Tuesday, December 13, 2005
November 26, 2005
The largest gift bag in Hood River County is about to open up again.
Hood River Lions Club is giving $117,382.14 to 24 organizations in December.
Hood River Lions Club Foundation selected the groups to share the generosity of an anonymous donor who six years ago gave the club $2.1 million and requested that the club’s foundation distribute the earnings to Hood River County organizations. The gift distribution is required to continue for the next 14 years.
The largest gifts go to FISH Food Bank, Hood River, $17,000 for its ‘Supplemental Food Improvement Project,’ and $12,500 each to Horizon Christian School, $12,500, to the Lions Scholarship Program for college and vocational school scholarships, and to build a memorial classroom at its new campus at Eighth and Pacific streets on the Heights.
FISH will use its first-ever Lions grant during 2006 to purchase fruits, vegetables, peanut butter and other protein sources, and other healthful foods that it cannot typically purchase through its main food provider, the Oregon Food Network.
“This grant comes at a very good time for us,” said Marianne Durkan of the FISH Board of Directors. She said food needs will increase this winter as lower-income families face increased heating oil and gasoline costs. The community can learn more about FISH at its annual open house on Dec. 3, 10 a.m. to 2 p.m. The food bank is located in Concordia Church at 11th and Pine streets on the Heights.
Other large grants went to the Hood River Library Foundation, $10,000 for a Memorial Patio constructed at Georgiana Smith Park; $9,000 grant to Mt. Hood Towne Hall Association, for capital improvements to the lower level of Mt. Hood Towne Hall.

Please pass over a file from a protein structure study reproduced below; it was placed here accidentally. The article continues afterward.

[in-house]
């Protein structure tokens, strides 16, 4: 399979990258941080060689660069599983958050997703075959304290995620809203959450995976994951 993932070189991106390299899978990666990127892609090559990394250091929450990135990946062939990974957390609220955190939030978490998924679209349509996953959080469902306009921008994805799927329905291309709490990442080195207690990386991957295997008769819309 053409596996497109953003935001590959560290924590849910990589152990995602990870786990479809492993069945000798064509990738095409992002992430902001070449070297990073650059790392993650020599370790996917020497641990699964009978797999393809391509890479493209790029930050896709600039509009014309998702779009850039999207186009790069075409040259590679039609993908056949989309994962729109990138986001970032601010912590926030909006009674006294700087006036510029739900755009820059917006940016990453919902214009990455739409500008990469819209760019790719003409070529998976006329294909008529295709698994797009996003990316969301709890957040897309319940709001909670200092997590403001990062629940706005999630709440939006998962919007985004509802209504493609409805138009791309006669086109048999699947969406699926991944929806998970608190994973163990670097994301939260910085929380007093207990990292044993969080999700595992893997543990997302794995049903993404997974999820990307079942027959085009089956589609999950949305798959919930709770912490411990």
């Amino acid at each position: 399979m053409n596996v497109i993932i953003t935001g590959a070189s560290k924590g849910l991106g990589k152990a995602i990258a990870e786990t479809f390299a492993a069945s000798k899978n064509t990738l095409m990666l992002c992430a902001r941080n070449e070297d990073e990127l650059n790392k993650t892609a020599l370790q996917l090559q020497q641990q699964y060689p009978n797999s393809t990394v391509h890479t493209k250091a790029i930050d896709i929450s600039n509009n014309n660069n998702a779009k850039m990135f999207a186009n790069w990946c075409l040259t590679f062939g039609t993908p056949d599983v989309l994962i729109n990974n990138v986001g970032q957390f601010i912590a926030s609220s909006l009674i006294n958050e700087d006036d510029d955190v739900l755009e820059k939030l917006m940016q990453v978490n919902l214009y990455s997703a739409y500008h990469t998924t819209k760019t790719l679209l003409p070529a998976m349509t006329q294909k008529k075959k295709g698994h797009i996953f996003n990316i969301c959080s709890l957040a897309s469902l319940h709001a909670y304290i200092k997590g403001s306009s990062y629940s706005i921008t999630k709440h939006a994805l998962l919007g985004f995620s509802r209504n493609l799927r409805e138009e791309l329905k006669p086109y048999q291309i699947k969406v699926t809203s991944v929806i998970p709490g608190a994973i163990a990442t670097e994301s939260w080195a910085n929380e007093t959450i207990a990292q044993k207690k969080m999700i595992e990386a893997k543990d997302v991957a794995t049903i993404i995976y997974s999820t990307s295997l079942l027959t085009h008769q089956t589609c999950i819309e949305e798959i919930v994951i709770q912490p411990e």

Also receiving Lions Foundation funds:
* Cascade Locks Interested In Kids (CLIK), drug prevention among youth — training funds — $1,359.
* Columbia Center for the Arts, $2,500.
* Columbia Gorge Arts in Education, Hood River Public Art Walking Map — $1,600.
* Columbia Gorge Ecology Institute, “Secrets of our Forest Home Science Education” program — $5,000.
* Columbia River Soap Box Derby, sponsorship of two rally weekend races a year in Hood River — $1,500.
* Eyeopeners Lions Club, Hood River, firework program fees — $3,000.
* First Book-Hood River Country, literacy project — $2,000.
* Helping Hands Against Violence, Hood River, restroom repair at Young Women’s Center — $2,500.
* Hood River Lions Club Boy Scout Troup 282, Hood River, equipment phase 2 — $2,500.14.
* Hood River Softball, press box construction — $8,838.
* Hood River Valley Senior Citizen, Inc., Meals on Wheels Project — $4,885.
* H.R. County Commission on Children and Families, Hood River County Lions Youth Scholarship Grant — $5,000.
* Hood River County Start Making A Reader Today (SMART) program, books for school children — $3,500.
* Hutson Museum, Parkdale, building repainting -- $2,000.
* May Street Elementary School, playground equipment — $3,000.
* PROD (Promoting Responsible Ownership of Dogs): low- cost canine spay/neuter project — $1,000.
* American Red Cross, Hood River scholarships for classes including Cardiopulmonary Resuscitation — $1,200.
* Hood River Christmas Basket Program, toys for children — $5,000.
All recipient organization representatives and Hood River Lions Club members are being invited to a “Celebration of Generosity and Good Works,” on Dec. 6 at 7 p.m. at Hawk’s Ridge Assisted Living Center, 1795 Eighth St.
Applications for the 2006 Hood River Lions Foundation Trust allocation can be obtained next March by writing to the Hood River Lions at P.O.Box 860 in Hood River.
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I Can't Keep Quiet singers at "Citizen Town Hall"
‘I can’t keep quiet,’ sing members of an impromptu choir in front of Hood River Middle School Saturday prior to the citizen town hall for questions to Rep. Greg Walden. The song addresses female empowerment generally and sexual violence implicitly, and gained prominence during the International Women’s Day events in January. The singers braved a sudden squall to finish their song and about 220 people gathered in HRMS auditorium, which will be the scene of the April 12 town hall with Rep. Greg Walden, at 3 p.m. Enlarge